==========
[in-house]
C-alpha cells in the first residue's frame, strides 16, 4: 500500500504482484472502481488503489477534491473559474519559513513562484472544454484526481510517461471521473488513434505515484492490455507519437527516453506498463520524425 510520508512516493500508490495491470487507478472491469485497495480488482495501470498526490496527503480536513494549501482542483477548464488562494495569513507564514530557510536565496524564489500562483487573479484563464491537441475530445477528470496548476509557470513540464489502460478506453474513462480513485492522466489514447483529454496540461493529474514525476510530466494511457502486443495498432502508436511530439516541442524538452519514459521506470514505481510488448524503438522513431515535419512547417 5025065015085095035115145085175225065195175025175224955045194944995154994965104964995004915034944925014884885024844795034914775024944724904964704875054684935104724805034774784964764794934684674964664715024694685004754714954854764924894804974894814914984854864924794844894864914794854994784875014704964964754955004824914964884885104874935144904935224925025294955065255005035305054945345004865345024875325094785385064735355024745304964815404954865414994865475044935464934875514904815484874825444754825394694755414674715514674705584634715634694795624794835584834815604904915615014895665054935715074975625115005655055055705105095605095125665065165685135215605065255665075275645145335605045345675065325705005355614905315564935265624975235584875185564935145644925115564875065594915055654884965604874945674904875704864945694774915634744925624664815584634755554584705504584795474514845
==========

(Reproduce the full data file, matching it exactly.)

[in-house]
C-alpha cells in the first residue's frame, strides 16, 4: 500500500504482484472502481488503489477534491473559474519559513513562484472544454484526481510517461471521473488513434505515484492490455507519437527516453506498463520524425 510520508512516493500508490495491470487507478472491469485497495480488482495501470498526490496527503480536513494549501482542483477548464488562494495569513507564514530557510536565496524564489500562483487573479484563464491537441475530445477528470496548476509557470513540464489502460478506453474513462480513485492522466489514447483529454496540461493529474514525476510530466494511457502486443495498432502508436511530439516541442524538452519514459521506470514505481510488448524503438522513431515535419512547417 5025065015085095035115145085175225065195175025175224955045194944995154994965104964995004915034944925014884885024844795034914775024944724904964704875054684935104724805034774784964764794934684674964664715024694685004754714954854764924894804974894814914984854864924794844894864914794854994784875014704964964754955004824914964884885104874935144904935224925025294955065255005035305054945345004865345024875325094785385064735355024745304964815404954865414994865475044935464934875514904815484874825444754825394694755414674715514674705584634715634694795624794835584834815604904915615014895665054935715074975625115005655055055705105095605095125665065165685135215605065255665075275645145335605045345675065325705005355614905315564935265624975235584875185564935145644925115564875065594915055654884965604874945674904875704864945694774915634744925624664815584634755554584705504584795474514845